|CROSS-COUNTRY TAX/GDP AND TAX/NPGDP RATIOS*|
|* NPGDP is the GDP from the non-poor part of the population. States’ revenue data for India for 2009 are from the Handbook on Indian Economy, Reserve Bank of India
Sources: IMF Government Financial Statistics and World Bank Databank
This exercise was carried out also for selected other countries where meaningful comparable data were available. The tax revenue data are from IMF Government Financial Statistics. They include cash and non-cash tax revenue and social contributions to central, state and local governments in units of local currency. The current GDP data are from the World Bank Databank in local currency. The poor population has been computed using the percentage of poverty headcount in total population at a $1.25 per day poverty line. Income of the poor is the product of the size of the poor population and their per annum income in local currency using the $1.25 poverty line. NPGDP is the difference between GDP, and GDP of the poor.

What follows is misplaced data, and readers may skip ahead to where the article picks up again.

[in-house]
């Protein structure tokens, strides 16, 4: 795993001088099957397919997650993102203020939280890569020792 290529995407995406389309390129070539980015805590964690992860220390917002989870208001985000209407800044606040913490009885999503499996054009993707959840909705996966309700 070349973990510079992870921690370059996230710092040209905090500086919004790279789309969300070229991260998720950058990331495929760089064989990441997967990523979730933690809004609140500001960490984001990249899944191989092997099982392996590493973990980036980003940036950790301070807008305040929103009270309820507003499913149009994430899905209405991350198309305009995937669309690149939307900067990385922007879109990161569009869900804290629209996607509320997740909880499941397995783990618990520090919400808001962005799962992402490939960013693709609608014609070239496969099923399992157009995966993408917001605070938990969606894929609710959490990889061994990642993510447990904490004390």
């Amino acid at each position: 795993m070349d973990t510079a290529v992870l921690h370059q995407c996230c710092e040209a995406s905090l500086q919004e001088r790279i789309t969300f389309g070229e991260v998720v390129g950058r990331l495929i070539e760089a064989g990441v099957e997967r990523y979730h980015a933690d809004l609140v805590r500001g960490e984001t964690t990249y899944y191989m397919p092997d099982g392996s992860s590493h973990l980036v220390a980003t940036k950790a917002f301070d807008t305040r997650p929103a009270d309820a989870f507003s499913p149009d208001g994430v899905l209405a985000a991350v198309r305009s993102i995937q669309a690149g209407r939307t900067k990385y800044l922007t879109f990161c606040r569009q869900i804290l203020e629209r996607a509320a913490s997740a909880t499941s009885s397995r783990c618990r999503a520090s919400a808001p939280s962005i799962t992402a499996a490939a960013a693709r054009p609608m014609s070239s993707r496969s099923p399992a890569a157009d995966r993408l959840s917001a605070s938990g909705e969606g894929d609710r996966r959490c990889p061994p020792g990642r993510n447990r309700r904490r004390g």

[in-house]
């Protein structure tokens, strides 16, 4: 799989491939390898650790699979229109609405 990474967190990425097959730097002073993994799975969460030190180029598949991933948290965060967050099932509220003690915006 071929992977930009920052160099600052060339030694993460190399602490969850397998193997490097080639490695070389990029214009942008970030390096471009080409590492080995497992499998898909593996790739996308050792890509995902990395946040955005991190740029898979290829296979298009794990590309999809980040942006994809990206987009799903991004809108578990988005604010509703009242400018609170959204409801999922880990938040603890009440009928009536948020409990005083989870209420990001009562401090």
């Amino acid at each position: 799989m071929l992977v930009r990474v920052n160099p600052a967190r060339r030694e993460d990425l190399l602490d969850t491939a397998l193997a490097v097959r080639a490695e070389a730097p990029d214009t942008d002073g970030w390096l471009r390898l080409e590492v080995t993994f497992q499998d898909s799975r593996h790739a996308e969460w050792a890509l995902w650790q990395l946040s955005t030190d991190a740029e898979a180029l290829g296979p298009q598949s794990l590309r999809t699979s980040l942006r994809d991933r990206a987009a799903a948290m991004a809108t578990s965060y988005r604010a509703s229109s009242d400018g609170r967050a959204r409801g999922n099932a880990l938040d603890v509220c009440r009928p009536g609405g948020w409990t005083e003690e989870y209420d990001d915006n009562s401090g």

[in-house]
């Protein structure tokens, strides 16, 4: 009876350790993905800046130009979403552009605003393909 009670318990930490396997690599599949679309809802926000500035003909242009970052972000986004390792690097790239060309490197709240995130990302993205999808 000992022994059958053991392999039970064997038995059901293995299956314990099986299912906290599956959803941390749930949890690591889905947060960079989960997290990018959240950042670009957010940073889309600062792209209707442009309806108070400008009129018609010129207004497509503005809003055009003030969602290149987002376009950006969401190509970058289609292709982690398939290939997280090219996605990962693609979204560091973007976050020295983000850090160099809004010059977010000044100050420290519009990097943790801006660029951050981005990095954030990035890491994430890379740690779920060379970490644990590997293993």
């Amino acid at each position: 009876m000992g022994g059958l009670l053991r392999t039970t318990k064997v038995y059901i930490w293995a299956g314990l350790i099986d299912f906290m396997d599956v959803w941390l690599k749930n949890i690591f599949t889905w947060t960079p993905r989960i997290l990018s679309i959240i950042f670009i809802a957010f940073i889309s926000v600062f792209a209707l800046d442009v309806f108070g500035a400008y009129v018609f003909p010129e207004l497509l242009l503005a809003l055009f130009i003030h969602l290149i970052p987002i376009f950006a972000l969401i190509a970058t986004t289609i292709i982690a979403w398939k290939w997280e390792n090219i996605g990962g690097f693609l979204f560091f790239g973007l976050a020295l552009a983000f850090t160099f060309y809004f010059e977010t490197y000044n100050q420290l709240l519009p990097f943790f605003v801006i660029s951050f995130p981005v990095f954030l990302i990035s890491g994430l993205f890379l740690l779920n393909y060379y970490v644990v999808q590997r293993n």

Because India is poorer than the compared countries, using NPGDP implies a higher increase in effective tax/GDP for India. For Chile and Sweden, using NPGDP versus GDP makes little difference. For Brazil, it makes a small difference, and for China, slightly larger. For India, the difference is substantial. The difference would be larger with non-subsistence GDP. It is thus important not to blindly make cross-country comparisons of tax/GDP without recognising poor or subsistence populations. Indeed, India’s effective tax/GDP is not as low as is usually made out to be when one considers from whom tax revenue can be realistically collected. This of course does not imply that the taxpayer population cannot be expanded since many under-report and some do not file tax returns, thereby failing to contribute their due share to the exchequer.
The writer is a professor at Icrier, New Delhi
These opinions are his own
Neetika Kaushal assisted with the Table